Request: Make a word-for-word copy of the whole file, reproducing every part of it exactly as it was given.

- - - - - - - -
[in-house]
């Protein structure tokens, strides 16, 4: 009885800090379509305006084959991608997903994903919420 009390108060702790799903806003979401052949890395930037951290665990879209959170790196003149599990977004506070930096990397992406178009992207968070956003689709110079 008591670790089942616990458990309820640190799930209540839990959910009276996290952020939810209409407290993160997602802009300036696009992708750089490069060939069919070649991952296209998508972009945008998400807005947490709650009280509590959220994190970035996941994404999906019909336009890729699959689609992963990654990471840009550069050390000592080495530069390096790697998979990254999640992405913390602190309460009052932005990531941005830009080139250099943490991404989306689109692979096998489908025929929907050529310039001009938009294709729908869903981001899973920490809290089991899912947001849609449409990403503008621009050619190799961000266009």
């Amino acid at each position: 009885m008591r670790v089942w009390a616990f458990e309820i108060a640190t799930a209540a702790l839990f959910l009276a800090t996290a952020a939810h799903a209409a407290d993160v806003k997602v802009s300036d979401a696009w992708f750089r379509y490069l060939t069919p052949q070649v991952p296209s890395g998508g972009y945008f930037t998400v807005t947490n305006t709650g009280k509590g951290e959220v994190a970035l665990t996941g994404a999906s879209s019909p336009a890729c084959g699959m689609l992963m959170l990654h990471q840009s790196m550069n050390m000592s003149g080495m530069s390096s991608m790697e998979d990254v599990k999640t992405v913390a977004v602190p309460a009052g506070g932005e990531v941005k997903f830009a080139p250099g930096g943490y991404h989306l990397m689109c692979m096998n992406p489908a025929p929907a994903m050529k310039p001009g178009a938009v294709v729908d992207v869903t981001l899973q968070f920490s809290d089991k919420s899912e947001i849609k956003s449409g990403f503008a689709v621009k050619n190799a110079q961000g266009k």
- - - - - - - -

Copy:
[in-house]
């Protein structure tokens, strides 16, 4: 009885800090379509305006084959991608997903994903919420 009390108060702790799903806003979401052949890395930037951290665990879209959170790196003149599990977004506070930096990397992406178009992207968070956003689709110079 008591670790089942616990458990309820640190799930209540839990959910009276996290952020939810209409407290993160997602802009300036696009992708750089490069060939069919070649991952296209998508972009945008998400807005947490709650009280509590959220994190970035996941994404999906019909336009890729699959689609992963990654990471840009550069050390000592080495530069390096790697998979990254999640992405913390602190309460009052932005990531941005830009080139250099943490991404989306689109692979096998489908025929929907050529310039001009938009294709729908869903981001899973920490809290089991899912947001849609449409990403503008621009050619190799961000266009």
């Amino acid at each position: 009885m008591r670790v089942w009390a616990f458990e309820i108060a640190t799930a209540a702790l839990f959910l009276a800090t996290a952020a939810h799903a209409a407290d993160v806003k997602v802009s300036d979401a696009w992708f750089r379509y490069l060939t069919p052949q070649v991952p296209s890395g998508g972009y945008f930037t998400v807005t947490n305006t709650g009280k509590g951290e959220v994190a970035l665990t996941g994404a999906s879209s019909p336009a890729c084959g699959m689609l992963m959170l990654h990471q840009s790196m550069n050390m000592s003149g080495m530069s390096s991608m790697e998979d990254v599990k999640t992405v913390a977004v602190p309460a009052g506070g932005e990531v941005k997903f830009a080139p250099g930096g943490y991404h989306l990397m689109c692979m096998n992406p489908a025929p929907a994903m050529k310039p001009g178009a938009v294709v729908d992207v869903t981001l899973q968070f920490s809290d089991k919420s899912e947001i849609k956003s449409g990403f503008a689709v621009k050619n190799a110079q961000g266009k």